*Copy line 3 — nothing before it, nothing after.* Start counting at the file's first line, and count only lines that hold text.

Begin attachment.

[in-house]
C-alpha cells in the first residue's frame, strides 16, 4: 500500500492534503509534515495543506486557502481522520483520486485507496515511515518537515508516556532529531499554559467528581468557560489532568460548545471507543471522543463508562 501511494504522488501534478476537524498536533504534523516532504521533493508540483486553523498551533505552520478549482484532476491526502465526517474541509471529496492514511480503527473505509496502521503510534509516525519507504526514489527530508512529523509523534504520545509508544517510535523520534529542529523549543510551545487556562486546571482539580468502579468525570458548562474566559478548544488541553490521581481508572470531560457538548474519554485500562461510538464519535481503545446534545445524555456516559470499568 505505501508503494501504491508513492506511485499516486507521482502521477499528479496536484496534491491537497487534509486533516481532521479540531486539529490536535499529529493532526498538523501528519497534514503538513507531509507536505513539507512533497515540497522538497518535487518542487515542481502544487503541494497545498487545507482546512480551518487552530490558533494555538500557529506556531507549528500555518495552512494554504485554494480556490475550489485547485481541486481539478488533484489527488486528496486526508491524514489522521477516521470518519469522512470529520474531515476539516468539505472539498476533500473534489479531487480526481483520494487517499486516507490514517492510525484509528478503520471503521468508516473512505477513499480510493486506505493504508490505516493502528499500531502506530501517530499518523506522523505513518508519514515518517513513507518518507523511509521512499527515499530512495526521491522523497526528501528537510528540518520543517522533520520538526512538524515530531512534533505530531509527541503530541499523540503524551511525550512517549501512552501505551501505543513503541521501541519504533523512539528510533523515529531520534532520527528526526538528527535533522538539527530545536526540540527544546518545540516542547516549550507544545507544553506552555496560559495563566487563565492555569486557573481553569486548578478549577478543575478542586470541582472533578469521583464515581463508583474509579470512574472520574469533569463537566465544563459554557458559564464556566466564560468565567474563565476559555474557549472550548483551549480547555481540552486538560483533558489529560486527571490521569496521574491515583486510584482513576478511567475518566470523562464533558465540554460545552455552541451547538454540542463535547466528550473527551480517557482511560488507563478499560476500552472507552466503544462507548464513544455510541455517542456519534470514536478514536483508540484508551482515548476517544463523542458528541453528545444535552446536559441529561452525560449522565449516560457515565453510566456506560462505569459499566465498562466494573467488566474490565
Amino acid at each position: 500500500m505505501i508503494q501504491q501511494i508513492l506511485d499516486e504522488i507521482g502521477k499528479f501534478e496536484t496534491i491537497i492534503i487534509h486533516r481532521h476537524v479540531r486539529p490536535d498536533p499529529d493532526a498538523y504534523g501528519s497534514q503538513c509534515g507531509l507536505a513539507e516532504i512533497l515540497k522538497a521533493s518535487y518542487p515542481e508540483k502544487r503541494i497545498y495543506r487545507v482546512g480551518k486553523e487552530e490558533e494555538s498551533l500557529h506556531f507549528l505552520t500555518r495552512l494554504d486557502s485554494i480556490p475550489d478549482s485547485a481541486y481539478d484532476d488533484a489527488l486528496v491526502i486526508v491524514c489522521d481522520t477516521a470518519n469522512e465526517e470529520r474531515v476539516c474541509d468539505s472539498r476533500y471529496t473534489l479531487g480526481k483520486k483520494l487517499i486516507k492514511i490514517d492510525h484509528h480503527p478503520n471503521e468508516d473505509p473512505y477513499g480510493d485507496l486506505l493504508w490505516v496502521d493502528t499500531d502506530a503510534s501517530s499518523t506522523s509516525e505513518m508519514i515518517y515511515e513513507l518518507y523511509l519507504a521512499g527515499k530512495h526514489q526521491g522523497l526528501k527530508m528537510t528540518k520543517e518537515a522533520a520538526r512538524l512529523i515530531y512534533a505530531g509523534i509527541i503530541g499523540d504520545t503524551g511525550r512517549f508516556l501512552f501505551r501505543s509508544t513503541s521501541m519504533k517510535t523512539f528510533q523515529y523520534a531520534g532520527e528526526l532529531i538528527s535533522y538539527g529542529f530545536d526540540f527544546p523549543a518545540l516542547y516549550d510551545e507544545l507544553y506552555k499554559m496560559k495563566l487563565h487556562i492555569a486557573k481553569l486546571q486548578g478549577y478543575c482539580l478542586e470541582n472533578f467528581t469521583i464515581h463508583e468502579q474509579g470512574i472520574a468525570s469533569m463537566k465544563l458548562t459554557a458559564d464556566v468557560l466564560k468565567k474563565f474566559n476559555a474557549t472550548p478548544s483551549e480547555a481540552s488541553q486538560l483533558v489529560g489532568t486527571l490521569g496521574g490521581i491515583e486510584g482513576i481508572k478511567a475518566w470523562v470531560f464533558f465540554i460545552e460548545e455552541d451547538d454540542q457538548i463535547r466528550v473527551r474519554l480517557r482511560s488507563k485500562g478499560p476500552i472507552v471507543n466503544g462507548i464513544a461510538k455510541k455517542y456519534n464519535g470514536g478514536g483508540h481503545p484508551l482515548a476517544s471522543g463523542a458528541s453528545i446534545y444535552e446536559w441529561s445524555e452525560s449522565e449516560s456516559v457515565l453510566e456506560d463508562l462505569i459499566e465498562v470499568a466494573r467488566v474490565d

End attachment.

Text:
Amino acid at each position: 500500500m505505501i508503494q501504491q501511494i508513492l506511485d499516486e504522488i507521482g502521477k499528479f501534478e496536484t496534491i491537497i492534503i487534509h486533516r481532521h476537524v479540531r486539529p490536535d498536533p499529529d493532526a498538523y504534523g501528519s497534514q503538513c509534515g507531509l507536505a513539507e516532504i512533497l515540497k522538497a521533493s518535487y518542487p515542481e508540483k502544487r503541494i497545498y495543506r487545507v482546512g480551518k486553523e487552530e490558533e494555538s498551533l500557529h506556531f507549528l505552520t500555518r495552512l494554504d486557502s485554494i480556490p475550489d478549482s485547485a481541486y481539478d484532476d488533484a489527488l486528496v491526502i486526508v491524514c489522521d481522520t477516521a470518519n469522512e465526517e470529520r474531515v476539516c474541509d468539505s472539498r476533500y471529496t473534489l479531487g480526481k483520486k483520494l487517499i486516507k492514511i490514517d492510525h484509528h480503527p478503520n471503521e468508516d473505509p473512505y477513499g480510493d485507496l486506505l493504508w490505516v496502521d493502528t499500531d502506530a503510534s501517530s499518523t506522523s509516525e505513518m508519514i515518517y515511515e513513507l518518507y523511509l519507504a521512499g527515499k530512495h526514489q526521491g522523497l526528501k527530508m528537510t528540518k520543517e518537515a522533520a520538526r512538524l512529523i515530531y512534533a505530531g509523534i509527541i503530541g499523540d504520545t503524551g511525550r512517549f508516556l501512552f501505551r501505543s509508544t513503541s521501541m519504533k517510535t523512539f528510533q523515529y523520534a531520534g532520527e528526526l532529531i538528527s535533522y538539527g529542529f530545536d526540540f527544546p523549543a518545540l516542547y516549550d510551545e507544545l507544553y506552555k499554559m496560559k495563566l487563565h487556562i492555569a486557573k481553569l486546571q486548578g478549577y478543575c482539580l478542586e470541582n472533578f467528581t469521583i464515581h463508583e468502579q474509579g470512574i472520574a468525570s469533569m463537566k465544563l458548562t459554557a458559564d464556566v468557560l466564560k468565567k474563565f474566559n476559555a474557549t472550548p478548544s483551549e480547555a481540552s488541553q486538560l483533558v489529560g489532568t486527571l490521569g496521574g490521581i491515583e486510584g482513576i481508572k478511567a475518566w470523562v470531560f464533558f465540554i460545552e460548545e455552541d451547538d454540542q457538548i463535547r466528550v473527551r474519554l480517557r482511560s488507563k485500562g478499560p476500552i472507552v471507543n466503544g462507548i464513544a461510538k455510541k455517542y456519534n464519535g470514536g478514536g483508540h481503545p484508551l482515548a476517544s471522543g463523542a458528541s453528545i446534545y444535552e446536559w441529561s445524555e452525560s449522565e449516560s456516559v457515565l453510566e456506560d463508562l462505569i459499566e465498562v470499568a466494573r467488566v474490565d